Keeping The Boating Community Safe: Northbrook Residents Recognized

NORTHBROOK, IL — Calling it a “capstone” of their training, two Northbrook residents were recently awarded medals for their work in search and rescue cases on Lake Michigan. Paul Bornstein and John Saran are civilian volunteers with the Coast Guard Auxiliary.

“I don’t usually take time to think about this stuff, other than the immediate satisfaction I get and share with my crew when helping other boaters out,” Bornstein tells Patch about the citations. “I know I make a contribution to the boating community, and getting this award and seeing the citation gave me a few minutes to reflect on the contributions I have made this year and before.”

For Bornstein, who graduated from Glenbrook South and grew up on the North Shore, the Auxiliary Medal of Operational Merit was for three separate missions last summer. Bornstein served as a coxswain in each situation and assisted 17 people and safeguarded more than $185,000 in property. He has been a civilian volunteer for the past 10 years.

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“Our operation involves high speed, rapidly changing weather, unpredictable boater/survivor responses, close proximity to hazards and emergency situations that place the crews’ success of any of these missions at risk,” said Bornstein, who lives on the North Shore with his wife and daughter. “The outcome in these cases can be catastrophic if we did not act properly and quickly.”

Saran is newer to the area, having moved to incorporated Northbrook in 2021, where he lives with his wife and two children. His wife grew up in Glenview and the two attended Northwestern.

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Saran’s citation commends his work as an auxiliary boat crew member last summer, when he helped 15 people while safeguarding more than $100,000 in property.

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“Like Paul, I view this as the capstone of my training and dedication to the operations program of the Auxiliary,” Saran said. “I have only been a qualified crew member for about four years and before that knew nothing about boats.”

Saran said the crews follows a risk management process before launch and will reassess live during the mission.

“In this case, we made the decision that the gain (assisting/saving a life) was higher than the risk when we decided to engage,” Saran said. “We also have trained for scenarios like this, and so it was seamlessly executed.”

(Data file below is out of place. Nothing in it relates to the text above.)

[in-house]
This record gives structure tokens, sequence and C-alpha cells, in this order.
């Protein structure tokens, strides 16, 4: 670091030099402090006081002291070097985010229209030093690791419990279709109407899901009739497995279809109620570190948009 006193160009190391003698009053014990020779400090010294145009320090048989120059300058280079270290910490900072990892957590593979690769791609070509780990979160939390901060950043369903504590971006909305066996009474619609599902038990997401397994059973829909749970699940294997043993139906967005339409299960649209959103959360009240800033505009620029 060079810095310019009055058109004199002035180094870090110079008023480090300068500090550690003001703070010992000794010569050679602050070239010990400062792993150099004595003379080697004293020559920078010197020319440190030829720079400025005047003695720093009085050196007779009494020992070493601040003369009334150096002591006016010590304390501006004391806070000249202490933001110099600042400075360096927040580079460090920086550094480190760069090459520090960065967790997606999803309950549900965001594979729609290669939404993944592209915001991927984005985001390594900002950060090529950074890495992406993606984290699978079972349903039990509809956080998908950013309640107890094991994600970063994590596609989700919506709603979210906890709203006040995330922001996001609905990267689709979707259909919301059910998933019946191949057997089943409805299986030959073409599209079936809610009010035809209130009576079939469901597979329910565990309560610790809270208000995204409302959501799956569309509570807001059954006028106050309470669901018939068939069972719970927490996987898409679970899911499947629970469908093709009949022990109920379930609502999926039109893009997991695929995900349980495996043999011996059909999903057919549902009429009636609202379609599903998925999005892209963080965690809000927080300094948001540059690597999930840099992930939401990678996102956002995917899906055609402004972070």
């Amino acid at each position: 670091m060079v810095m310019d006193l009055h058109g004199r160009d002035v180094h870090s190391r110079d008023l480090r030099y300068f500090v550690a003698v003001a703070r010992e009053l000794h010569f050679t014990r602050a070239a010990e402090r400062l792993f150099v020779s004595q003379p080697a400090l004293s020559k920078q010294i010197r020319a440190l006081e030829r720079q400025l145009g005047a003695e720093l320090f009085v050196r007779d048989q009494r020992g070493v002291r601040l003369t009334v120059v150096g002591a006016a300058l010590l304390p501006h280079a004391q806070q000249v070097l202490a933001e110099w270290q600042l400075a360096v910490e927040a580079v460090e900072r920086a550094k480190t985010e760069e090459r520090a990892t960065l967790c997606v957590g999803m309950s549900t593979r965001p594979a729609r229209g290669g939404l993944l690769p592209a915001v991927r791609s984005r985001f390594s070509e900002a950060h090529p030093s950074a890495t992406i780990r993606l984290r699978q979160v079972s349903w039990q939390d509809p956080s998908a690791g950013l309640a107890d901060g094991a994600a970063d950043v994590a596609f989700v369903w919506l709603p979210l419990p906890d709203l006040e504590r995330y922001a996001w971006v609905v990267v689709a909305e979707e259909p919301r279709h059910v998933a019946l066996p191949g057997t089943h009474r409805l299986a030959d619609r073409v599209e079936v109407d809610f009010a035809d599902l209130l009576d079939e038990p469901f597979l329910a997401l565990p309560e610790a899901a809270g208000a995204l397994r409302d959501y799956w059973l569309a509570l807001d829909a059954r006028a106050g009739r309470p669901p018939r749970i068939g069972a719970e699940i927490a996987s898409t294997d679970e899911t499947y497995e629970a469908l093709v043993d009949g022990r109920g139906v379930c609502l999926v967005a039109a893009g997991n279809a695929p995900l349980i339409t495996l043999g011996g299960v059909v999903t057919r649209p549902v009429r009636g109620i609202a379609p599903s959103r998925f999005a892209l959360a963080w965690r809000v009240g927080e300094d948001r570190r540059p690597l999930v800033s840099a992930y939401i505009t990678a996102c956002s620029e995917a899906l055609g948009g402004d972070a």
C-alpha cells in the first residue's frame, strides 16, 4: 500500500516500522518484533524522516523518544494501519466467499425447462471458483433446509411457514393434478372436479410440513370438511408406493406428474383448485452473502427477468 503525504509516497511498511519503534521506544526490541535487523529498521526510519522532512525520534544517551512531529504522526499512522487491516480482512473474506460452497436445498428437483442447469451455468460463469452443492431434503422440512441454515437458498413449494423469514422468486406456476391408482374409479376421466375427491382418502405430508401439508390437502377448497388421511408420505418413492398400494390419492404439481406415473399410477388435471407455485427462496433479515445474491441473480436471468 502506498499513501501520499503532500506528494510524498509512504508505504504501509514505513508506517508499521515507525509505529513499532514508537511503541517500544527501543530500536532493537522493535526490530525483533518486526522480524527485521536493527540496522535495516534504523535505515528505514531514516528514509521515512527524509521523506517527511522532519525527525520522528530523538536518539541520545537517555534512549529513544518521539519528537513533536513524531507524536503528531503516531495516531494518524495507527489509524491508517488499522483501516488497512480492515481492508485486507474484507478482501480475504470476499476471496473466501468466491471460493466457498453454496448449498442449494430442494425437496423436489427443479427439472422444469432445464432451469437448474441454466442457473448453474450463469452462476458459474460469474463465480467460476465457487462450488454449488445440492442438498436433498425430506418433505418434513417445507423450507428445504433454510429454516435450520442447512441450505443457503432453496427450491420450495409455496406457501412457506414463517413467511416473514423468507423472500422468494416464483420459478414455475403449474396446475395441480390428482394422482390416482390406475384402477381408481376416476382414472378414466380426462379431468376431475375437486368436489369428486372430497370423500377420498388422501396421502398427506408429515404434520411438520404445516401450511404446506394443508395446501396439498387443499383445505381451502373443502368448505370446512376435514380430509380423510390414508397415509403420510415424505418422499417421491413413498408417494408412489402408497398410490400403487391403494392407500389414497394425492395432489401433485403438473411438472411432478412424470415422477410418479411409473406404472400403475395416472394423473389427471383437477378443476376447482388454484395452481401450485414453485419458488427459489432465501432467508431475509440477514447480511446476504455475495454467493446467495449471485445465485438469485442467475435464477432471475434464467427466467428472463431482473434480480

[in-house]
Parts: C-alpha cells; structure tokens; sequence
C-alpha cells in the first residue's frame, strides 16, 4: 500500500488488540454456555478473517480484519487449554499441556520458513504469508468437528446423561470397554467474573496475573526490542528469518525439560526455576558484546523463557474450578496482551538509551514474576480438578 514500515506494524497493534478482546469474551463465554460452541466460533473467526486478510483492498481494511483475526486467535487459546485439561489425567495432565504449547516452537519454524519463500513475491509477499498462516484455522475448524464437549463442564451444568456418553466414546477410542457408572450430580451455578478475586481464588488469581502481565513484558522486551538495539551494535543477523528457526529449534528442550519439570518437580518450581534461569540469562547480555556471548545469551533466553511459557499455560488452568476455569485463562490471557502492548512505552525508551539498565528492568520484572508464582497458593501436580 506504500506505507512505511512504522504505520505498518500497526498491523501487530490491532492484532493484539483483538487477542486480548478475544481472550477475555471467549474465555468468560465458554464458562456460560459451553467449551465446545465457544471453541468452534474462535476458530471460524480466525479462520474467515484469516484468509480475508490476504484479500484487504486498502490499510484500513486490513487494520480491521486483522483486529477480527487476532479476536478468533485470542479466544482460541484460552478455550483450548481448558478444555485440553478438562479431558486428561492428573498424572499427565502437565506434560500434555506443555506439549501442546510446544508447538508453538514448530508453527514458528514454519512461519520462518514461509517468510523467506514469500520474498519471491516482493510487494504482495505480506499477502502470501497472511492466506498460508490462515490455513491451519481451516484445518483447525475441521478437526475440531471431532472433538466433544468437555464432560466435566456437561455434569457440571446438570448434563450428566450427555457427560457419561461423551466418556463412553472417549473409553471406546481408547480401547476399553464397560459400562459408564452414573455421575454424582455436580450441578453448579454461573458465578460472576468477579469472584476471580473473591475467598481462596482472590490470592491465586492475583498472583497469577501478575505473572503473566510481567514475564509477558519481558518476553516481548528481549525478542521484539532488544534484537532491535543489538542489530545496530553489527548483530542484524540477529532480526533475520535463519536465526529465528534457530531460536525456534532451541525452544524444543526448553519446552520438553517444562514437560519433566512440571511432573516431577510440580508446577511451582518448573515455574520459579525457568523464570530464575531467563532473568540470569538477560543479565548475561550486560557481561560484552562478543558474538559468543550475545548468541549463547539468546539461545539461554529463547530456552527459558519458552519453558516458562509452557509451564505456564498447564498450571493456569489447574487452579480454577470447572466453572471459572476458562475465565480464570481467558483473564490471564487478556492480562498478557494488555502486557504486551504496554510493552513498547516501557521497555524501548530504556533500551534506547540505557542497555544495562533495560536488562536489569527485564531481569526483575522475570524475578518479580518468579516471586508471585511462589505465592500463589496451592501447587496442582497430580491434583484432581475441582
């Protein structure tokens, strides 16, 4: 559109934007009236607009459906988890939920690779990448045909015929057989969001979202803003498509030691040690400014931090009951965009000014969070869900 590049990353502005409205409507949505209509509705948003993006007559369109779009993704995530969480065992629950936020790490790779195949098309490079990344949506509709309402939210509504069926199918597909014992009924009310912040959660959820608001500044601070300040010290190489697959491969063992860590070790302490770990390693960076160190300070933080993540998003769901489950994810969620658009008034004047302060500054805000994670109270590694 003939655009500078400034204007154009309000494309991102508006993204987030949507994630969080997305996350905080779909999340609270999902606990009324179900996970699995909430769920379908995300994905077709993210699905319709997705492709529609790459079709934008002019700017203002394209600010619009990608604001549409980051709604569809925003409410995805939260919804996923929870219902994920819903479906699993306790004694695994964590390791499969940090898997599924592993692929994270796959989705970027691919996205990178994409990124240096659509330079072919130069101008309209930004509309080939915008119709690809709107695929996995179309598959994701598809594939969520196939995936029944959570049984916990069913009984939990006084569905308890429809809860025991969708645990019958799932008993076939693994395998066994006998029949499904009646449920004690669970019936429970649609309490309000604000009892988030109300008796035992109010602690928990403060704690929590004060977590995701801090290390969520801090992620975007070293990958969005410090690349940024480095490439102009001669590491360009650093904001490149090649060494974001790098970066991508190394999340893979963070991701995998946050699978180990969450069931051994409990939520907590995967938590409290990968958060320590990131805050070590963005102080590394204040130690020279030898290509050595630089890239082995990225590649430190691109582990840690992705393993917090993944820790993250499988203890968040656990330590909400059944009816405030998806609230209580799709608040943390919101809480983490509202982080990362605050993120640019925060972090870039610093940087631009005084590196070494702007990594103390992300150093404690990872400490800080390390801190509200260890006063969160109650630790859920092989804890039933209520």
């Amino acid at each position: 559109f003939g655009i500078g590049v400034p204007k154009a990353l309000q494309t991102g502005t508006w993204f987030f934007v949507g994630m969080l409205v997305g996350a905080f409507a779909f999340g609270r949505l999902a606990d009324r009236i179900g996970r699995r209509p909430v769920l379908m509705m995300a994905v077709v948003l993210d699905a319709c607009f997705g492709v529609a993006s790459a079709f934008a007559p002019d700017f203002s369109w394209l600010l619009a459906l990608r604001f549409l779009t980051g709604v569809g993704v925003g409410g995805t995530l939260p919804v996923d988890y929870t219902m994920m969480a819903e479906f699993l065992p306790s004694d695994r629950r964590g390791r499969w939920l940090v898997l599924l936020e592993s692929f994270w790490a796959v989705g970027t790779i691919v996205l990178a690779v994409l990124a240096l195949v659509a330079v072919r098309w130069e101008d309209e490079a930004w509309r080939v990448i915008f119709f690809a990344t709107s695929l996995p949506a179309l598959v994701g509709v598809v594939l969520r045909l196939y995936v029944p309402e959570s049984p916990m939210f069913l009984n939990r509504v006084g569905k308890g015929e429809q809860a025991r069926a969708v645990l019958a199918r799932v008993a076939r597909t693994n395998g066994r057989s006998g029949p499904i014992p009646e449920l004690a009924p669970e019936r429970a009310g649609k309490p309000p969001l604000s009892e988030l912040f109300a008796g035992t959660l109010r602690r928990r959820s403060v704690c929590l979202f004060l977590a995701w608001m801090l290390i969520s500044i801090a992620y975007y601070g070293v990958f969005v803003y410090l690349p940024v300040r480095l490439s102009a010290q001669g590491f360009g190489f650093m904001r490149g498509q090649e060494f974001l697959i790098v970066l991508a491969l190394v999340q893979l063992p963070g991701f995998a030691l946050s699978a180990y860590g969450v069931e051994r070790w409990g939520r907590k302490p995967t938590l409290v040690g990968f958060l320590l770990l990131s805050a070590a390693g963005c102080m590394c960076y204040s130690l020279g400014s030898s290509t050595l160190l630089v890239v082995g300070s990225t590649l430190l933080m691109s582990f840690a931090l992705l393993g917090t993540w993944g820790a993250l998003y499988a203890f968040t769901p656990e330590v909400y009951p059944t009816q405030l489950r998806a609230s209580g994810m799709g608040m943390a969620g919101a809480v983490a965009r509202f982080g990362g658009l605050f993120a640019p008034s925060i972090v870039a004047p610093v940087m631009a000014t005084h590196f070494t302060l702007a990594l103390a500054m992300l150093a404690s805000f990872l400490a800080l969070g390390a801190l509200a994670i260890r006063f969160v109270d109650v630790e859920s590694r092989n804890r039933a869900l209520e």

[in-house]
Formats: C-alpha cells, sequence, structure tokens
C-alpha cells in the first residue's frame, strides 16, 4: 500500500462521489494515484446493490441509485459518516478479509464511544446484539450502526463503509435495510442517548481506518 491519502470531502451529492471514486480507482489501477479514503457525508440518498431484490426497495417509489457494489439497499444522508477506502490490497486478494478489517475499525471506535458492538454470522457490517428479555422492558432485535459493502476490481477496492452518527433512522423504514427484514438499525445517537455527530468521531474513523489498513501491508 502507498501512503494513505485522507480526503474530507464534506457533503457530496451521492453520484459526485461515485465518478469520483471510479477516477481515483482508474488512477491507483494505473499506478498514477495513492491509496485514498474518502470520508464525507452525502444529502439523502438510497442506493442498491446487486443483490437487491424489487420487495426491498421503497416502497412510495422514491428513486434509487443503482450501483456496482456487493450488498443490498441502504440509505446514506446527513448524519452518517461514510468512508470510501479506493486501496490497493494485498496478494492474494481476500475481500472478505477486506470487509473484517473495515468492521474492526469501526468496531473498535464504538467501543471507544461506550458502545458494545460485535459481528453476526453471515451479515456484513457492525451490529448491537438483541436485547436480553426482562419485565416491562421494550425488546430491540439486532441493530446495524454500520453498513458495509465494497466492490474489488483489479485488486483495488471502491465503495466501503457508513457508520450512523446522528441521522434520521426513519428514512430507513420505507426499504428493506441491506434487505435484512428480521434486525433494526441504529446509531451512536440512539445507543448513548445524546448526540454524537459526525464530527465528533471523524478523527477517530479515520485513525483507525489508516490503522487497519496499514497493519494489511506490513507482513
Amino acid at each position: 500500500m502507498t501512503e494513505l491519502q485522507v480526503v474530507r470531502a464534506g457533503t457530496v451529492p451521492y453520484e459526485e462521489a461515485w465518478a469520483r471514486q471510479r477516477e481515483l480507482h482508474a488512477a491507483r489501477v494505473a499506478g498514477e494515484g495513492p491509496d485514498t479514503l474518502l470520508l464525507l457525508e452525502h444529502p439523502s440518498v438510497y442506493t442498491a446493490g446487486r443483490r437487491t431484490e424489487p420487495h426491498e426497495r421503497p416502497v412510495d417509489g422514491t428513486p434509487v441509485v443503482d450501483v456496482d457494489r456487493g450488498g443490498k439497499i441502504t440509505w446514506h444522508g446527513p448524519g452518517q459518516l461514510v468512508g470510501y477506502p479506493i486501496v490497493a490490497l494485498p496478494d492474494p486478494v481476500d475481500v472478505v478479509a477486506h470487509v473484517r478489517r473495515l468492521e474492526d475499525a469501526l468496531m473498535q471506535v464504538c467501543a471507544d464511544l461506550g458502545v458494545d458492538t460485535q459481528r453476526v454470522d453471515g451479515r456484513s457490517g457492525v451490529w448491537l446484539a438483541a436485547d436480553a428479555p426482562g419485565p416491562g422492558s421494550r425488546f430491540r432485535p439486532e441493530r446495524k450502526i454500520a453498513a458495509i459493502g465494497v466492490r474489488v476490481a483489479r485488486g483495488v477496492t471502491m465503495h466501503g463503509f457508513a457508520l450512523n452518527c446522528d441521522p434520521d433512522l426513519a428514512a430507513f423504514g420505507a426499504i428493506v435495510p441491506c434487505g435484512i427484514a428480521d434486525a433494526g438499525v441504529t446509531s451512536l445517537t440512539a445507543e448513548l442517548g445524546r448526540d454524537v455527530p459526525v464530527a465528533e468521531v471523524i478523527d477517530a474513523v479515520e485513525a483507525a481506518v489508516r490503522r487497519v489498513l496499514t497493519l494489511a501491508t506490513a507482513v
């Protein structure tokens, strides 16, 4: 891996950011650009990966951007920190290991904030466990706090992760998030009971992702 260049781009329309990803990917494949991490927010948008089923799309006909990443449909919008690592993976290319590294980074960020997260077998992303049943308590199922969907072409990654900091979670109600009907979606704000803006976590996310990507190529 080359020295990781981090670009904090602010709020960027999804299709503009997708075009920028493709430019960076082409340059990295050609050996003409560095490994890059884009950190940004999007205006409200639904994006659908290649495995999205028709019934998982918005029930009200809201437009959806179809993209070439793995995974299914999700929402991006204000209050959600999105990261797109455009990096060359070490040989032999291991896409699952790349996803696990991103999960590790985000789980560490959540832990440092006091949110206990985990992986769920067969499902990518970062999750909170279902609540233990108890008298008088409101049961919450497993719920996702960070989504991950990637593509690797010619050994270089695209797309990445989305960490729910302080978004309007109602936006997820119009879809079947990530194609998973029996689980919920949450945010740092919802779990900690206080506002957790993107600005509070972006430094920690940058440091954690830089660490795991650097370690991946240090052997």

As volunteers, the pair augment the active duty and reserve units of the U.S. Coast Guard. When they set out on patrols for the Coast Guard Station Chicago, they are under orders as Coast Guard vessels.

“We can engage in all Coast Guard missions except those that involve law enforcement or military actions,” Saran said. “On the water, that translates to search and rescue, safety zone support, maritime observation, aids to navigation support and training with CG units.”

In one of the missions, according to Bornstein, a boat was heading toward Navy Pier and would’ve hit a break wall, resulting in knocking the passengers out of the boat and into the water, or slamming into the break wall.

“That day the waves were strong. We had to be concerned with not only our boat, but their boat as well,” Bornstein said. “By our quick actions, we were able to pass a tow line on to their boat and pull them away. Both boats were very close to the break wall by the time all the lines were secured, so again we were working close to hazards.”

The duo were recognized last month at the Change of Watch ceremony for Chicago Division 35 of the U.S. Coast Guard Auxiliary at the American Legion of Evergreen Park 854.

“Seeing it on a piece of paper caused me to realize the value that my crew and I bring and energizes me for the next season,” Bornstein said. “This award also is given when extreme skills are utilized and validates all the training we do and the years we have put into this.”

For those interested in joining the Coast Guard, the first stop is Home | United States Coast Guard ( There is also a recruiting office in Chicago.

“I also see it as a validation [our] approach to promoting a more active SAR program — we both have limited time with our families and jobs, so wanted to make sure that we scheduled our patrols and missions during times that could have the highest impact,” Saran said.

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